Student Looks to Candidate’s Views on Immigration Policy As a Deciding Factor

By Hannah Rapoport

Ravi Raithatha, 20, observed interactions between groups of people walking by in the quad. As a transfer student from UC San Diego, he says AU is different than his last school.

“This school is a special place,” he said. “I have never experienced the political climate surrounding any election season as I have in the past couple of weeks here.”

IMG_7929Raithatha is preparing to vote in the upcoming New Jersey midterm elections, and is starting to look into each candidate’s views. While Raithatha isn’t sure who he will vote for yet, he said that he feels strongly about immigration reform and plans to vote for a candidate whose views on immigration reflect his own.

“The government is negatively reshaping discourse around immigrants by painting them as criminals,” Raithatha said.

Raithatha said that it’s hard for him to fathom the idea of children being separated from their families as a result of the this administration’s “Zero Tolerance” policy.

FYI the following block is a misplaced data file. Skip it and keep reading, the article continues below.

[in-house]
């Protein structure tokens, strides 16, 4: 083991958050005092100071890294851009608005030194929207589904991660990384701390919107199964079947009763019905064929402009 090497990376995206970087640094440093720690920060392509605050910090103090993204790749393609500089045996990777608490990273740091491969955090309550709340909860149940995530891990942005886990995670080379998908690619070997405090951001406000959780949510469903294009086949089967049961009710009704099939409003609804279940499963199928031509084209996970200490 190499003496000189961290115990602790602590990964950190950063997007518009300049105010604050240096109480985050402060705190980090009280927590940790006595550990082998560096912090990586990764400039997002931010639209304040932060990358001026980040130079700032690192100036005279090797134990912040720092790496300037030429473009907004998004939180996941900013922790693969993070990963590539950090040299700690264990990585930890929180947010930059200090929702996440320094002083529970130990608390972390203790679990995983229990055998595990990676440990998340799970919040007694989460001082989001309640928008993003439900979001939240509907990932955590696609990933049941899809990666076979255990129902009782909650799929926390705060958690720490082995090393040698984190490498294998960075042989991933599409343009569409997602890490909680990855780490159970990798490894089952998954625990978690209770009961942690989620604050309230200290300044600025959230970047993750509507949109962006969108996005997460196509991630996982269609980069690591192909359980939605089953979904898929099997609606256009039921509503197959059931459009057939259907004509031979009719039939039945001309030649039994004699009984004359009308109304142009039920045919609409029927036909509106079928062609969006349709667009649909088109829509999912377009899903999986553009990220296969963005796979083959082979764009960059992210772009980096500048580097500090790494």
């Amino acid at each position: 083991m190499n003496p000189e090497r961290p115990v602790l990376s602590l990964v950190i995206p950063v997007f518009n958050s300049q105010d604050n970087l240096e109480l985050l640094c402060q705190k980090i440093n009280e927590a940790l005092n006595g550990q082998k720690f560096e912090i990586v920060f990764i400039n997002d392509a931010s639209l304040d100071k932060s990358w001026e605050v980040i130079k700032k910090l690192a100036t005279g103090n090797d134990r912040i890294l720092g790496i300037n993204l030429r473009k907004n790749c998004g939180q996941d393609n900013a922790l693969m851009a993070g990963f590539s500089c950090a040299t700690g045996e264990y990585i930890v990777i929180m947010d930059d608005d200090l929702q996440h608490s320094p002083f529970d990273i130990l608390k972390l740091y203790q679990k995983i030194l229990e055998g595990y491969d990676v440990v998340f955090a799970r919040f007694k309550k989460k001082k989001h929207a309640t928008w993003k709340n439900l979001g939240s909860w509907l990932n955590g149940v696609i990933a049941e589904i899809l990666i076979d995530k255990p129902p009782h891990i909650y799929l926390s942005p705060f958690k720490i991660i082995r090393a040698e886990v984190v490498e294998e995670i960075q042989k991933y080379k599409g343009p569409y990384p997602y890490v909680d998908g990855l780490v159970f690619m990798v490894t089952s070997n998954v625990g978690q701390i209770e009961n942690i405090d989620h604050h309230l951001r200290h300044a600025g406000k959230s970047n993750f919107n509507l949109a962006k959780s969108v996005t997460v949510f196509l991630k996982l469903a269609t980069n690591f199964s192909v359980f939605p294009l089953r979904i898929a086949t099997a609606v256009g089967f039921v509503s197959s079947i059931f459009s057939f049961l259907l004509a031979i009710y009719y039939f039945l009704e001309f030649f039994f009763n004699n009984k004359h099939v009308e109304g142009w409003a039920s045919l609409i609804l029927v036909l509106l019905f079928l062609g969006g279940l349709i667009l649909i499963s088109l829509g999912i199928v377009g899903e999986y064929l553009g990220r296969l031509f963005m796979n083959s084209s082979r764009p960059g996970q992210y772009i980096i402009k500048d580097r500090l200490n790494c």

“These people go through hell and back just to get to this country in the first place, and when they finally arrive, it’s only the beginning of the hardships they face,” he said.

Three generations back, he explained, his family immigrated to the United States from India, so the issue affects him personally.  

Raithatha is planning on spending a lot of time researching candidate’s views on the economy, specifically understanding policy that affects the income gap.

“This issue is most relevant to my life,” he explained, “because I walk around campus everyday seeing people have things I can’t afford.”

Raithatha feels that many people at AU don’t realize that this issue is especially prevalent in other areas of the country, including DC. He explained that in certain neighborhoods, especially in North East DC, people are being kicked out because they can’t afford to live where they live anymore.

Raithatha says he is ready to vote for a candidate who will push for change.

“As I become more informed,” he said, “ I’ll have a better idea of who that candidate is.”